Whilst there are 16 distinct wine-producing regions within South Australia, McLaren Vale is one of the oldest with John Reynell planting grapes at Reynella in 1838. McLaren Vale became the model of the small winery and it remains one of the most richly varied and highly developed areas in Australia, producing intensely flavored and colored red wines and similarly powerful whites.
The region is bordered to the north by the city of Adelaide with the Adelaide Hills to the east, Sellicks Hill Range to the south and the Gulf of St Vincent to the west. The landscape though ever changing is nonetheless invariably beautiful, with rivers — notably the Onkaparinga and its Tributaries — hills, olive groves and forests all co-existing and confirming yet again the need for the all-important correct site selection.
Due to varying exposure, the cooling influence of the nearby ocean (or conversely, to protection from it) and also to significant changes in altitude as the region merges with the hills, there is substantial mesoclimatic variation throughout McLaren Vale. Summer rainfall is low and irrigation is considered essential. Site selection and the marriage of site to variety are all important.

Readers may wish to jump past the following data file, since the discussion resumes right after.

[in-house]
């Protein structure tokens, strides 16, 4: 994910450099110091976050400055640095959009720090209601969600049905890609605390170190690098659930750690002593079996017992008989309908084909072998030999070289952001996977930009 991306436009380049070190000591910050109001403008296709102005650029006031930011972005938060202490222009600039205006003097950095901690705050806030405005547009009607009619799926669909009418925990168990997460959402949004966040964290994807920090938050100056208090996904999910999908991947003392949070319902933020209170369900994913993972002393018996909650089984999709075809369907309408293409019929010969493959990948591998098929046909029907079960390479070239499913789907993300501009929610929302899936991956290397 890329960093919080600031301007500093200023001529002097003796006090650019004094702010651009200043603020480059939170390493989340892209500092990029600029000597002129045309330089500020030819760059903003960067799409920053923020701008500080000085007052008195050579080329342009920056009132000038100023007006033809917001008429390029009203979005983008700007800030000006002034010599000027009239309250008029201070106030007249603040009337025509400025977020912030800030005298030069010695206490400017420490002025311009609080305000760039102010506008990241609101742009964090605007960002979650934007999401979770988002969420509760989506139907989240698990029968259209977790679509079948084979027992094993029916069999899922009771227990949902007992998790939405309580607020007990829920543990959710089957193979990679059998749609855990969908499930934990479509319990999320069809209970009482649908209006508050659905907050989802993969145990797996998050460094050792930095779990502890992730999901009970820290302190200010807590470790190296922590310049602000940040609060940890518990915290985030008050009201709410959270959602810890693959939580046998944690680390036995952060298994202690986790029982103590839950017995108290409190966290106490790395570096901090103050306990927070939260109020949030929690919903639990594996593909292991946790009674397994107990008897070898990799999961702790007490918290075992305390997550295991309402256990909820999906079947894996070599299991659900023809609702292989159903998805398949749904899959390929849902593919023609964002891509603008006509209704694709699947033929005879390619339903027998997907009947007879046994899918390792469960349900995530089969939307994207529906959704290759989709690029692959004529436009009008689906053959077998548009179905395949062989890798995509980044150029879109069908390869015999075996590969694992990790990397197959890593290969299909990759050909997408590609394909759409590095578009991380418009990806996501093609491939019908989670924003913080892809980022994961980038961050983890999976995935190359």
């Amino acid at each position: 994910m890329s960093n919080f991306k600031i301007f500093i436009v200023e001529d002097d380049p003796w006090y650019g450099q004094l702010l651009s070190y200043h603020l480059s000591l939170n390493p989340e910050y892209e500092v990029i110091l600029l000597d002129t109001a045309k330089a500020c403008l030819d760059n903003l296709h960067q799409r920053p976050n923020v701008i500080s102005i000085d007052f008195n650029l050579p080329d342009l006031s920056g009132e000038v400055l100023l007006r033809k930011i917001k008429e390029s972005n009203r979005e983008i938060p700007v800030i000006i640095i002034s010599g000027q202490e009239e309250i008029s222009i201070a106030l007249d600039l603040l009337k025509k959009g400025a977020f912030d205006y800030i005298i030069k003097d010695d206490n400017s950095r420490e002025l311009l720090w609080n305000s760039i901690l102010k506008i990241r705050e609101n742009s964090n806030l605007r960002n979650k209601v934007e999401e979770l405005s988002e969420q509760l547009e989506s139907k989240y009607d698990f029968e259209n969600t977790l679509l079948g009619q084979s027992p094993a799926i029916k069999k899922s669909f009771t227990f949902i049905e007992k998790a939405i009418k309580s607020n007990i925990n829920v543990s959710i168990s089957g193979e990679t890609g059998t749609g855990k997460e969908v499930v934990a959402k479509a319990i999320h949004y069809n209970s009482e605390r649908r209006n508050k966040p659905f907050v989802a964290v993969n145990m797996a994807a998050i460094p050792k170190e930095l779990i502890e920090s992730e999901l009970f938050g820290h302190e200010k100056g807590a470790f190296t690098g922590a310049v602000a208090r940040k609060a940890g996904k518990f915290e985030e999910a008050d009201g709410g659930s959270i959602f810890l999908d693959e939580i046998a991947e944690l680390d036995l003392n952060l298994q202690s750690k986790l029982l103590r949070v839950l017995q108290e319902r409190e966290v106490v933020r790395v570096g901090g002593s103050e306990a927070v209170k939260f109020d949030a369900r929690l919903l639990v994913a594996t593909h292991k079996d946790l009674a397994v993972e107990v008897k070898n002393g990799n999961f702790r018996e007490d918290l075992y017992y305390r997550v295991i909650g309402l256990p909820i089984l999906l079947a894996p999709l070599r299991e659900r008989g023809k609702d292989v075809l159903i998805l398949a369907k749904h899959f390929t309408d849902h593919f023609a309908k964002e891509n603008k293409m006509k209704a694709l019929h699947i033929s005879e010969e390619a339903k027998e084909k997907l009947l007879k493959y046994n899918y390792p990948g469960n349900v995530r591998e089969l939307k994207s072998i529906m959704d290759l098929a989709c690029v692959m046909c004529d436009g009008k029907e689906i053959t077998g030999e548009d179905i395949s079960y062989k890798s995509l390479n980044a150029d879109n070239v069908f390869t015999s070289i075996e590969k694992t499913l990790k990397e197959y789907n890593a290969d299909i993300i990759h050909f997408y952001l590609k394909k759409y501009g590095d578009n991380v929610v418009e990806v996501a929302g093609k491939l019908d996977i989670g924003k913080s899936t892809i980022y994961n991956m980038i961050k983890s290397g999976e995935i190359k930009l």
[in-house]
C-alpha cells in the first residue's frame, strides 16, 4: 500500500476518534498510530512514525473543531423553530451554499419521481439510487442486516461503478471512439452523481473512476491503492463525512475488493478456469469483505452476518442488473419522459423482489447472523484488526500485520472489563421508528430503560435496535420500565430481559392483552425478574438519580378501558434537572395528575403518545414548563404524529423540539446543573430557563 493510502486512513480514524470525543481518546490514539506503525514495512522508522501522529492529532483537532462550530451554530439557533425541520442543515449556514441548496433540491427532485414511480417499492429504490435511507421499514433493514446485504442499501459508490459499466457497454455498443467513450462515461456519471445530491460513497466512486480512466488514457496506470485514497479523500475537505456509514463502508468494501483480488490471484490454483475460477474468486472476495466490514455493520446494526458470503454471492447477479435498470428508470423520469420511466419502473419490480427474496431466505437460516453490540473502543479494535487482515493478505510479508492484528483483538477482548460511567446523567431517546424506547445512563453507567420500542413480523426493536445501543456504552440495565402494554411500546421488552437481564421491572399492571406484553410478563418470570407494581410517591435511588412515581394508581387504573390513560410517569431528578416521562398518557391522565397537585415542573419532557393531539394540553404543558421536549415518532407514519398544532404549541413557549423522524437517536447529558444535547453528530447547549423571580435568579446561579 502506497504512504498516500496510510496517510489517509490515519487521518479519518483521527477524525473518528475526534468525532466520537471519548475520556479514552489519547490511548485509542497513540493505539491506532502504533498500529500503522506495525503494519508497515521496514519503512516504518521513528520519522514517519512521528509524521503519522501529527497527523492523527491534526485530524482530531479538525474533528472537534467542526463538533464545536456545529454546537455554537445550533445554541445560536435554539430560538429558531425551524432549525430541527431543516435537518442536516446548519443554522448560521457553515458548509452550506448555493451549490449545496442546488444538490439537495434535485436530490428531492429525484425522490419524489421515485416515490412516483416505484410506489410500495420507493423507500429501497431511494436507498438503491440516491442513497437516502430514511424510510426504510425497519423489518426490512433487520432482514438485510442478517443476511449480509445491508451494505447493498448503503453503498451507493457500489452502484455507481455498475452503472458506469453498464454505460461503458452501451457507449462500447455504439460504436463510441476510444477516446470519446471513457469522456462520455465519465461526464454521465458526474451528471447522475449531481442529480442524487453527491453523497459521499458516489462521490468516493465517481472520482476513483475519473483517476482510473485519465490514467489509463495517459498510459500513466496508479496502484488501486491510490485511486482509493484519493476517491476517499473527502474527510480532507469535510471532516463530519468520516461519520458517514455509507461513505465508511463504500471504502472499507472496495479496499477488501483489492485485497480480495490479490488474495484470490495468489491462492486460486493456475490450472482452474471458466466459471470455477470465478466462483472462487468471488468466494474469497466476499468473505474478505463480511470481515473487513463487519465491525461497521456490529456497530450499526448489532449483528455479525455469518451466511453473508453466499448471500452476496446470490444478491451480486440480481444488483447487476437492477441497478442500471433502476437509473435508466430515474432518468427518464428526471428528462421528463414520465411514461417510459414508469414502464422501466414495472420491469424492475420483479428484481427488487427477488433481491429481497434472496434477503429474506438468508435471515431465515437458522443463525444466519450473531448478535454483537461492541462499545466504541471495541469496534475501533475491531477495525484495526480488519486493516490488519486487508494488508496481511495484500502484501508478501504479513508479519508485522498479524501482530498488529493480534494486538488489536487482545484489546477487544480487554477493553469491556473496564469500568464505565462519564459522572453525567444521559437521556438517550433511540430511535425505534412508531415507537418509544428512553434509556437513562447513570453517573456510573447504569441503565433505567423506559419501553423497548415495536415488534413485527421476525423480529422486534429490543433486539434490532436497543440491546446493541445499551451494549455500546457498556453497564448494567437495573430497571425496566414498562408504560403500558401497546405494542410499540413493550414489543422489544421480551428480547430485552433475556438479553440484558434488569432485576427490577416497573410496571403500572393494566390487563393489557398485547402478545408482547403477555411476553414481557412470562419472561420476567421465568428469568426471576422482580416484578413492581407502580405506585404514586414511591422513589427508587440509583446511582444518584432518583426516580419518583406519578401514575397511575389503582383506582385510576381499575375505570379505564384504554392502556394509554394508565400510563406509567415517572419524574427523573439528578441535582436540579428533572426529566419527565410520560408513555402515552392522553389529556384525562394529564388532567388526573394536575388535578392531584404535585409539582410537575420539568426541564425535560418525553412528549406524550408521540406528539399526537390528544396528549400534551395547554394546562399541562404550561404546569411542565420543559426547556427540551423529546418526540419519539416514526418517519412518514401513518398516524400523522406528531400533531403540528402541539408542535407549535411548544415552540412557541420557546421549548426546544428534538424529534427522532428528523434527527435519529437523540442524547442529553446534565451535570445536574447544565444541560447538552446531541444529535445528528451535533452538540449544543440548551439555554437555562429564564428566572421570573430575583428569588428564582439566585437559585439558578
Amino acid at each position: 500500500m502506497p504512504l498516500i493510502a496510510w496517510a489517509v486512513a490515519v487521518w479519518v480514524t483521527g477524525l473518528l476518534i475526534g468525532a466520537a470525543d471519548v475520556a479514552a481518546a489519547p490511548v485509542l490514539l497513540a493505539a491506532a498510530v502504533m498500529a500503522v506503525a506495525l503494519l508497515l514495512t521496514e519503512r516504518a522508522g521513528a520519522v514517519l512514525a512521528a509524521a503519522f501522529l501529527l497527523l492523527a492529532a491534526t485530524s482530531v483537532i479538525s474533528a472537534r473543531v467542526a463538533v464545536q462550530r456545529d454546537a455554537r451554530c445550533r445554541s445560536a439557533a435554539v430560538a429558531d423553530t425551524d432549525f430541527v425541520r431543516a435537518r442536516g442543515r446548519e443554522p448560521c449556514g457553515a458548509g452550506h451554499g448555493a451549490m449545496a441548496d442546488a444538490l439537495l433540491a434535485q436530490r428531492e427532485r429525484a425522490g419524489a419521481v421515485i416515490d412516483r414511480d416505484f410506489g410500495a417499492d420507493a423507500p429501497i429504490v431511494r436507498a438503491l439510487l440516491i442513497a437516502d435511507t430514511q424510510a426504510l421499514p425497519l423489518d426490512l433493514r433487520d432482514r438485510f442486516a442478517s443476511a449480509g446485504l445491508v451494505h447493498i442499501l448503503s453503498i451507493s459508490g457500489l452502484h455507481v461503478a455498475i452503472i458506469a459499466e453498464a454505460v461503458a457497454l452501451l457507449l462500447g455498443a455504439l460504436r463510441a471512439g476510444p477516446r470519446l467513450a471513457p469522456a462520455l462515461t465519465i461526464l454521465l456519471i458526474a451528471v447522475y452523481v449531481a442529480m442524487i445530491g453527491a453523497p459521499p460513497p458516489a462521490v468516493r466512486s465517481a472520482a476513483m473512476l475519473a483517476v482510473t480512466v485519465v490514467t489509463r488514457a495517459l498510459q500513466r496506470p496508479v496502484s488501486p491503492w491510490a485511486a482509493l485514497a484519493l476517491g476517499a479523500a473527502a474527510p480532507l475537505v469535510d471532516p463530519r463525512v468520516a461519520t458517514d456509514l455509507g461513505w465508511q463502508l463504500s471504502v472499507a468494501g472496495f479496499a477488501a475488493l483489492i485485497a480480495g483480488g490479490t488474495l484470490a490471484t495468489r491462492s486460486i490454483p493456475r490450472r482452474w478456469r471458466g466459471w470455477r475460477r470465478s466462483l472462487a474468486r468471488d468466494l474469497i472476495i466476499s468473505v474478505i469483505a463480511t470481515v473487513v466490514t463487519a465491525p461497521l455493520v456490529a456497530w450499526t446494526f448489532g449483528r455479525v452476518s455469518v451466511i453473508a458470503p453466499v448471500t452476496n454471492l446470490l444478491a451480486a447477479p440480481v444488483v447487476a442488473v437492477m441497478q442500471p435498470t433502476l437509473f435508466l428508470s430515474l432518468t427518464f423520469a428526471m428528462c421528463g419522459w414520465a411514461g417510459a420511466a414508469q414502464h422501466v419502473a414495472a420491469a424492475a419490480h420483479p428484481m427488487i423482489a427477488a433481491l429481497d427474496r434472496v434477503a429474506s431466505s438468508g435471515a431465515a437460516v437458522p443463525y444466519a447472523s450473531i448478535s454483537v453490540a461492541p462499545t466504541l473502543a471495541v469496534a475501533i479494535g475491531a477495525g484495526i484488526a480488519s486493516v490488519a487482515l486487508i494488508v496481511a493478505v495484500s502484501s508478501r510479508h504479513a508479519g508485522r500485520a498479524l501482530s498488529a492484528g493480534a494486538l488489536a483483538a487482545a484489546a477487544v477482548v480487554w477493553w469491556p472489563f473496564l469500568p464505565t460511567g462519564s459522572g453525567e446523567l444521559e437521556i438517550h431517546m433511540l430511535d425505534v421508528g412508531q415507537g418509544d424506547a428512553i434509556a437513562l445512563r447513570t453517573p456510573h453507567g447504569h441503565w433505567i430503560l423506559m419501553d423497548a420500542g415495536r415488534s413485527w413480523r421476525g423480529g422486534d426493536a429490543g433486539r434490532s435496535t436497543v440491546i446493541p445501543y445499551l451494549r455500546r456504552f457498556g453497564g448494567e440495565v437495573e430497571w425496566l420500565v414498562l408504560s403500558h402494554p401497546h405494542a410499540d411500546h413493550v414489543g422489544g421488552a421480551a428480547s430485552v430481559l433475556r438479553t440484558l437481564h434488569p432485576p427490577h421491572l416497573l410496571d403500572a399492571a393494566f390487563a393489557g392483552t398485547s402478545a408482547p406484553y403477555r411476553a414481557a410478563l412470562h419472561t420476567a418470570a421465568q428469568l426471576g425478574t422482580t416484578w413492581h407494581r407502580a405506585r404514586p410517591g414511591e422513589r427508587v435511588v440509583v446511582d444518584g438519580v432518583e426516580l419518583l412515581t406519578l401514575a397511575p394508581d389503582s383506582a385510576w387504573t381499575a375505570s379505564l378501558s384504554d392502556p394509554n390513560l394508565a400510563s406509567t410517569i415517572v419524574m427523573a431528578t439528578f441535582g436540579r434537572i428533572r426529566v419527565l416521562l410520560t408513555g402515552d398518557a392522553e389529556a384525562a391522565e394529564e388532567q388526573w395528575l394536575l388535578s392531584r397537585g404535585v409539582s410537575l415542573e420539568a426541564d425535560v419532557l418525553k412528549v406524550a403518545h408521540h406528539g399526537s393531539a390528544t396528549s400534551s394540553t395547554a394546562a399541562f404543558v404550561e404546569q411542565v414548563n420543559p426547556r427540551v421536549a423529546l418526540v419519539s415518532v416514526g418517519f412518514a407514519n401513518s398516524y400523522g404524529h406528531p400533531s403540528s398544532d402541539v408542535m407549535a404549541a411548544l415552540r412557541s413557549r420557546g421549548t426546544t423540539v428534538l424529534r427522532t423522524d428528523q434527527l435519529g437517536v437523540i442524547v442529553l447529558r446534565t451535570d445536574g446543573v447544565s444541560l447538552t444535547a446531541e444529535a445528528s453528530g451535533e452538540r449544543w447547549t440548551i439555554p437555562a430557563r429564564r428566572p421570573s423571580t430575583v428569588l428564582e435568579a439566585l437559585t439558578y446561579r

There is a wide variety of soil types, a reflection of the varied terrain; red brown sandy loams, grey brown loamy sands with yellow clay subsoil’s interspersed with lime, distinctly sandy soils (around Blewitt Springs) and patches of red or black friable loams are all to be found. As the long-standing and intensive viticulture attests, most soils in the region are well suited to grape growing.
Map Coordinates: 35° 14'S, 138º 33'E
Altitude: 50 – 200 m
Heat degree days: 1767 (cut off at 19ºC)
Sunshine hours: 1765 Oct-Apr
Annual rainfall: 513 mm
Growing season rainfall: 168 mm
Mean January temperature: 23.4°C
Relative humidity: Average 46%
Harvest: Feb - Late April
Winemaker Coriole Vineyards